Co-Authors: Xinzheng Lan, Silvia Masala, Edward H. Sargent
    Abstract:

    The solar-power conversion efficiencies of colloidal Quantum Dot solar cells have advanced from sub-1% reported in 2005 to a record value of 8.5% in 2013. Much focus has deservedly been placed on densifying, passivating and crosslinking the colloidal Quantum Dot solid. Here we review progress in improving charge extraction, achieved by engineering the composition and structure of the electrode materials that contact the colloidal Quantum Dot film. New classes of structured electrodes have been developed and integrated to form bulk heterojunction devices that enhance photocharge extraction. Control over band offsets, doping and interfacial trap state densities have been essential for achieving improved electrical communication with colloidal Quantum Dot solids. Quantum junction devices that not only tune the optical absorption spectrum, but also provide inherently matched bands across the interface between p- and n-materials, have proven that charge separation can occur efficiently across an all-Quantum-tuned rectifying junction.

  • Colloidal Quantum Dot Optoelectronics and Photovoltaics - Colloidal Quantum Dot optoelectronics and photovoltaics
    2013
    Co-Authors: Gerasimos Konstantatos, Edward H. Sargent
    Abstract:

    1. Engineering colloidal Quantum Dots: synthesis, surface chemistry and self-assembly Maryna I. Bodnarchuk and Maksym Kovalenko 2. Aqueous based colloidal Quantum Dots for optoelectronics Nikolai Gaponik and Vladimir Lesnyak 3. Electronic structure and optical transitions in colloidal semiconductor nanocrystals Todd D. Krauss and Jeffrey J. Peterson 4. Charge and energy transfer in polymer/nanocrystal blends: physics and devices David Ginger and Kevin Noone 5. Multiple exciton generation in semiconductor Quantum Dots and electronically coupled QD arrays for application to third generation photovoltaic solar cells M. C. Beard, J. M. Luther and A. J. Nozik 6. Colloidal Quantum Dot light emitting diodes Vanessa Wood, Matt Panzer, Seth-Coe Sullivan and Vladimir Bulovic 7. Optical gain and lasing in colloidal Quantum Dots Sjoerd Hoogland 8. Solution-processed Quantum Dot photodetectors Gerasimos Konstantatos 9. Solution processed infrared Quantum Dot solar cells Jiang Tang and Edward Sargent 10. Heterojunction solar cells based on colloidal Quantum Dots Delia J. Milliron and Jeffrey J. Urban 11. Semiconductor sensitized TiO2 mesoporous solar cells Etgar Lioz, Hyo Joong Lee, Sang Il Seok, Md. K. Nazeeruddin and Michael Graetzel.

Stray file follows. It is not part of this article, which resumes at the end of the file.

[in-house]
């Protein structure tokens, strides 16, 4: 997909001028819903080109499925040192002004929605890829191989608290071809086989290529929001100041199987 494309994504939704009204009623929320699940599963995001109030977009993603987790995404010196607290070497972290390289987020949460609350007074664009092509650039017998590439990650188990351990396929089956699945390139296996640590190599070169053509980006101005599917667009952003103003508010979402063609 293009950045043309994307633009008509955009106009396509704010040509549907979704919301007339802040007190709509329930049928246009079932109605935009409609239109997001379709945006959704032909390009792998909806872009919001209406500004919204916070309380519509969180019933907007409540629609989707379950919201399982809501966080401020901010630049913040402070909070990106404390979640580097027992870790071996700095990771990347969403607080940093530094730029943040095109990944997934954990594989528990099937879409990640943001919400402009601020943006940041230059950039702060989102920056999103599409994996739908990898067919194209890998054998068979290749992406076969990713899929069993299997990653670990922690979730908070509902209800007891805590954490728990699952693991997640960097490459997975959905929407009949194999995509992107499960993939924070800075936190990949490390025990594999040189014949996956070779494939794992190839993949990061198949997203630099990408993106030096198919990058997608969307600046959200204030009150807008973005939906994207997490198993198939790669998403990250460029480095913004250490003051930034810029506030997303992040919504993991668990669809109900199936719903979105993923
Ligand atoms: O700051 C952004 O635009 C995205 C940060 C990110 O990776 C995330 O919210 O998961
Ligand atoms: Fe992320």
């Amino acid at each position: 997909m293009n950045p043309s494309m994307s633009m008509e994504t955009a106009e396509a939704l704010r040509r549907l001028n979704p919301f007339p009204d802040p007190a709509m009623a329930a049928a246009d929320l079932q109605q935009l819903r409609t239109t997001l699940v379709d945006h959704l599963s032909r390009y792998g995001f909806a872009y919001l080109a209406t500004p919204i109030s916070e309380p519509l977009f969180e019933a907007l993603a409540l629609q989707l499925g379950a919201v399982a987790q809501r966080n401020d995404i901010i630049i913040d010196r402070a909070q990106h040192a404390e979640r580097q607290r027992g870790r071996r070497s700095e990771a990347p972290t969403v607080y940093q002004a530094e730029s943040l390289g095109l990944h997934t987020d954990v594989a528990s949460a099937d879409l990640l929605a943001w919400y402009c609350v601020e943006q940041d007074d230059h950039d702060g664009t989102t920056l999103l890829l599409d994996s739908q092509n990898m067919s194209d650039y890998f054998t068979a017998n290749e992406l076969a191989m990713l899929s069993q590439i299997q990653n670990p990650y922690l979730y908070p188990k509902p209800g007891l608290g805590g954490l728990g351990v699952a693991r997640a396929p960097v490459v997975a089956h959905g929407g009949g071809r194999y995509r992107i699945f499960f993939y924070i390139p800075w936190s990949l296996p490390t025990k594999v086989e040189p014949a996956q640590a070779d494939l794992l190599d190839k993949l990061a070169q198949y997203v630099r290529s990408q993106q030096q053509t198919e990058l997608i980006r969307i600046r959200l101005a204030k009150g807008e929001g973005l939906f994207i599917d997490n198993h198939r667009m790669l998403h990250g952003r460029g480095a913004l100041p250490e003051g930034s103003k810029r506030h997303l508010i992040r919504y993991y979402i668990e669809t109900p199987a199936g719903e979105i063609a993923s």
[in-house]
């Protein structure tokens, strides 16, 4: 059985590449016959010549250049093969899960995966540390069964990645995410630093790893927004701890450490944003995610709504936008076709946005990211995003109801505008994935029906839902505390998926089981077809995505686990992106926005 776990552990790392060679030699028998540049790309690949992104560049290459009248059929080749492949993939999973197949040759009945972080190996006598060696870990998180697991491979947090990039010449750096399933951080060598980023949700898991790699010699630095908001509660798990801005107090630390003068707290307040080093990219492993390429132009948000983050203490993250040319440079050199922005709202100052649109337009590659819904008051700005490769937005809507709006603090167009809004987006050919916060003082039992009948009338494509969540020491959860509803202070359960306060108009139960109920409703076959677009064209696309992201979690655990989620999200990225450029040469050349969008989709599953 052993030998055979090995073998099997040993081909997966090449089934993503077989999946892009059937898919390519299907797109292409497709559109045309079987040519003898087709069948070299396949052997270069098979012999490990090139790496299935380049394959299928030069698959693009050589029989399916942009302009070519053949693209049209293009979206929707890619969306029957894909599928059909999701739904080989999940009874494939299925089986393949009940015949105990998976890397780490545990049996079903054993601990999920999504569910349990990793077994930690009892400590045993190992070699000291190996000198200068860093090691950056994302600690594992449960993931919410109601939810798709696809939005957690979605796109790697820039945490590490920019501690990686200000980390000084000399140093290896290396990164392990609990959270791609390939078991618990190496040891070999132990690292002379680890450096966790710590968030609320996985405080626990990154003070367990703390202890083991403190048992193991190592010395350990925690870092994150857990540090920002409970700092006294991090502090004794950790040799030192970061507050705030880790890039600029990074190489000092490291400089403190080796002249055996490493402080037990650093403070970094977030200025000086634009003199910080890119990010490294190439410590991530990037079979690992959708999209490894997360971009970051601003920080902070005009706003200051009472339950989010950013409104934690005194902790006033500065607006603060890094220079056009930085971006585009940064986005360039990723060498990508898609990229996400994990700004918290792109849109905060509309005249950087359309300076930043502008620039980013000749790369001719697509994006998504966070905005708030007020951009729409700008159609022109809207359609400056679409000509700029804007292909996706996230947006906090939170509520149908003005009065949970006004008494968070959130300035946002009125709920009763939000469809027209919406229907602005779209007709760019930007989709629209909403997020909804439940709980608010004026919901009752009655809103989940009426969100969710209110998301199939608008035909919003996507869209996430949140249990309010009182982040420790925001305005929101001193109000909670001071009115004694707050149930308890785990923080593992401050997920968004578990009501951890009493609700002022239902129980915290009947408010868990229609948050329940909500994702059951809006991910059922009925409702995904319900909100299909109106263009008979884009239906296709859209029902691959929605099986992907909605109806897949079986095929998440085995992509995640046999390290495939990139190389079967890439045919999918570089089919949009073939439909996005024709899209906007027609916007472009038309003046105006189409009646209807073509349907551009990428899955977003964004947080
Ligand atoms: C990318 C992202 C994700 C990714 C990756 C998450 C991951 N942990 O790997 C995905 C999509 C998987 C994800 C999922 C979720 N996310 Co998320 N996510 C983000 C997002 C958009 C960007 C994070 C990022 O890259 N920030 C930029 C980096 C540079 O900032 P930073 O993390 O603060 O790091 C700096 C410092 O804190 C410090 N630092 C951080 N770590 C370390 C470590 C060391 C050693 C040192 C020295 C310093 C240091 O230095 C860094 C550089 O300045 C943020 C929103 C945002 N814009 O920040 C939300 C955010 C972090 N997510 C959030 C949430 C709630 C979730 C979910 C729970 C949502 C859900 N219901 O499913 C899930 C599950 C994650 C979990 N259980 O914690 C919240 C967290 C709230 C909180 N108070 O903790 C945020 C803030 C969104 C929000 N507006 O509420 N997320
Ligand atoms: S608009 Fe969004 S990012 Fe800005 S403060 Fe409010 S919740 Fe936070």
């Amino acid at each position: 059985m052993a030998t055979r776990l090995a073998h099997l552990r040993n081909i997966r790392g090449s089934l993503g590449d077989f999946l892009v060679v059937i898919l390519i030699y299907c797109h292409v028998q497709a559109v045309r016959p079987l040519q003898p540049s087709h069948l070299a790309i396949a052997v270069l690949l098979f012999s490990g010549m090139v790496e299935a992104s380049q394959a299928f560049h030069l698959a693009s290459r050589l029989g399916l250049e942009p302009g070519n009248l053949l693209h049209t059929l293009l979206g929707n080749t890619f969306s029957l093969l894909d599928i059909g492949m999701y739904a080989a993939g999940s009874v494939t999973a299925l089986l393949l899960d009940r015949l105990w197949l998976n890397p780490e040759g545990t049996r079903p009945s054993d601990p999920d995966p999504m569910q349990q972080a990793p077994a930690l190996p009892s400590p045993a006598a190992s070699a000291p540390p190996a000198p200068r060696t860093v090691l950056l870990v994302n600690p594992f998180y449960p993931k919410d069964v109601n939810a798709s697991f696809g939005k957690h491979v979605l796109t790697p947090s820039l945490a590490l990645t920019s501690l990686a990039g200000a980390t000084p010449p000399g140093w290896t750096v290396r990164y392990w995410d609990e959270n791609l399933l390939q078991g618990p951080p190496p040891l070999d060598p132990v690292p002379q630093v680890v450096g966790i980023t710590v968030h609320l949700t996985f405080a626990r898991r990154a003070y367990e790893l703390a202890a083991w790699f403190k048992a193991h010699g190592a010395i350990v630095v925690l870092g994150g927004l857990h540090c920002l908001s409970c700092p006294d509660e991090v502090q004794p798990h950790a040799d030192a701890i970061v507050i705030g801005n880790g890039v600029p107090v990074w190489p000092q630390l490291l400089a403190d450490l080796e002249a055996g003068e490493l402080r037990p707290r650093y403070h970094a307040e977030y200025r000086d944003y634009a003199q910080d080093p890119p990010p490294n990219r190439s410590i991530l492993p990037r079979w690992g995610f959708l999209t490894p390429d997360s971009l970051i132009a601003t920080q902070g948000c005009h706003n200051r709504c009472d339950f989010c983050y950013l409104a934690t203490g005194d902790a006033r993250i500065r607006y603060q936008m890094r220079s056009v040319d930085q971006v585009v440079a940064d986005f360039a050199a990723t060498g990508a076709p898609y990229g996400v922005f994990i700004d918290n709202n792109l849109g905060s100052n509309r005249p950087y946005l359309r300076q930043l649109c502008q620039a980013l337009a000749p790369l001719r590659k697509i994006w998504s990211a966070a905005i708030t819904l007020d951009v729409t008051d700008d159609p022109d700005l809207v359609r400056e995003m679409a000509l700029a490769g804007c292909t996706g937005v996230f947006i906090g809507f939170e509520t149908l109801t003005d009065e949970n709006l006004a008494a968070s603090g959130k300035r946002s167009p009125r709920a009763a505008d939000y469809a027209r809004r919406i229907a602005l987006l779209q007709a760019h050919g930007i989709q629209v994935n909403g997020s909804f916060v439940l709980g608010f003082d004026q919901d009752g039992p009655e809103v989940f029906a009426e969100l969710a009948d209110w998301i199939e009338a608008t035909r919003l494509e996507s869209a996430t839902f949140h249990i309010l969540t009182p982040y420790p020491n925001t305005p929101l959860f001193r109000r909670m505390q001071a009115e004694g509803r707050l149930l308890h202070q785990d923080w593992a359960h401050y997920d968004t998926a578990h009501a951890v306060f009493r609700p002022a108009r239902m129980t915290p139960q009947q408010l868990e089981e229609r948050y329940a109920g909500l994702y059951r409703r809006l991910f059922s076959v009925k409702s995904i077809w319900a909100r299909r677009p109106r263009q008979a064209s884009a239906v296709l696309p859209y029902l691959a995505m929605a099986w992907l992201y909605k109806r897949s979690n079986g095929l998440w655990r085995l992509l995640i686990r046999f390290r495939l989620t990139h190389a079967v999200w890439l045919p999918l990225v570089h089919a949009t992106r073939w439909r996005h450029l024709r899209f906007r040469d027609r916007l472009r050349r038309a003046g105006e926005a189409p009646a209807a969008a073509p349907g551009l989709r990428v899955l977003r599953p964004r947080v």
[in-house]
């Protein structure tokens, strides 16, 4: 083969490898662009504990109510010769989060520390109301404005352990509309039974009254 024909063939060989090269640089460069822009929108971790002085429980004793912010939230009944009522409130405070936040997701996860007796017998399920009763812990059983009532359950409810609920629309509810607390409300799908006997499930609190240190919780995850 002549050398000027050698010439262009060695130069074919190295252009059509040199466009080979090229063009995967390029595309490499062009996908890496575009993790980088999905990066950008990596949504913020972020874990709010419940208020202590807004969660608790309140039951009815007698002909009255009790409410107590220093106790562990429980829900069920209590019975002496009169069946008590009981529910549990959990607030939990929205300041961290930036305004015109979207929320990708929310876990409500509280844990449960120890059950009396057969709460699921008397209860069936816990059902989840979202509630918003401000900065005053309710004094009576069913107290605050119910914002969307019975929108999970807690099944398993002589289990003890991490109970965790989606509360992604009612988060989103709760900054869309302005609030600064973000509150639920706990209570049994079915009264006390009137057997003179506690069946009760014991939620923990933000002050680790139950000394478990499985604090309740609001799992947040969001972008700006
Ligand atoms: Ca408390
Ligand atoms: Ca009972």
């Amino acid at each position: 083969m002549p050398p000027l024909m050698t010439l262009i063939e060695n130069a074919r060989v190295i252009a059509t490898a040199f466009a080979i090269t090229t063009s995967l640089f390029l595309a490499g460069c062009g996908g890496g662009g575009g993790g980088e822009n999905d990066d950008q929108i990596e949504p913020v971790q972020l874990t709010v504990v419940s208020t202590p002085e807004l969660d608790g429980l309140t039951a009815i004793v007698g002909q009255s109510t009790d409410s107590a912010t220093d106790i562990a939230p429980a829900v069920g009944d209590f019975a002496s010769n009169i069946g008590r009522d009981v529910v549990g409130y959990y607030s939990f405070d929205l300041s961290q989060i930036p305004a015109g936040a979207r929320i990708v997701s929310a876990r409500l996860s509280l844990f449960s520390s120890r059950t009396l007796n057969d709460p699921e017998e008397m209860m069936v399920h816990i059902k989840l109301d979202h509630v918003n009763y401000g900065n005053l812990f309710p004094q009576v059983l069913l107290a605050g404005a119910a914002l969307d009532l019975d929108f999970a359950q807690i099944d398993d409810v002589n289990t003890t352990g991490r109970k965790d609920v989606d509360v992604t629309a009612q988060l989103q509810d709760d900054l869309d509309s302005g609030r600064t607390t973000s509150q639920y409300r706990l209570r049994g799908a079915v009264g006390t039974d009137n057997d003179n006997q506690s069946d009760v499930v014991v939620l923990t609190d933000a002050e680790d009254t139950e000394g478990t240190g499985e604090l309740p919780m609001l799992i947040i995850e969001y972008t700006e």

• Colloidal Quantum Dot photovoltaics: The effect of polydispersity
    Nano Letters, 2012
    Co-Authors: David Zhitomirsky, Illan J. Kramer, André J. Labelle, Ratan Debnath, Jun Pan, Armin Fischer, Osman M. Bakr, Edward H. Sargent
    Abstract:

    The size-effect tunability of colloidal Quantum Dots enables facile engineering of the bandgap at the time of nanoparticle synthesis. The dependence of effective bandgap on nanoparticle size also presents a challenge if the size dispersion, hence bandgap variability, is not well-controlled within a given Quantum Dot solid. The impact of this polydispersity is well-studied in luminescent devices as well as in unipolar electronic transport; however, the requirements on monodispersity have yet to be quantified in photovoltaics. Here we carry out a series of combined experimental and model-based studies aimed at clarifying, and quantifying, the importance of Quantum Dot monodispersity in photovoltaics. We successfully predict, using a simple model, the dependence of both open-circuit voltage and photoluminescence behavior on the density of small-bandgap (large-diameter) Quantum Dot inclusions. The model requires inclusion of trap states to explain the experimental data quantitatively. We then explore using this same experimentally tested model the implications of a broadened Quantum Dot population on device performance. We report that present-day colloidal Quantum Dot photovoltaic devices with typical inhomogeneous linewidths of 100-150 meV are dominated by surface traps, and it is for this reason that they see marginal benefit from reduction in polydispersity. Upon eliminating surface traps, achieving inhomogeneous broadening of 50 meV or less will lead to device performance that sees very little deleterious impact from polydispersity.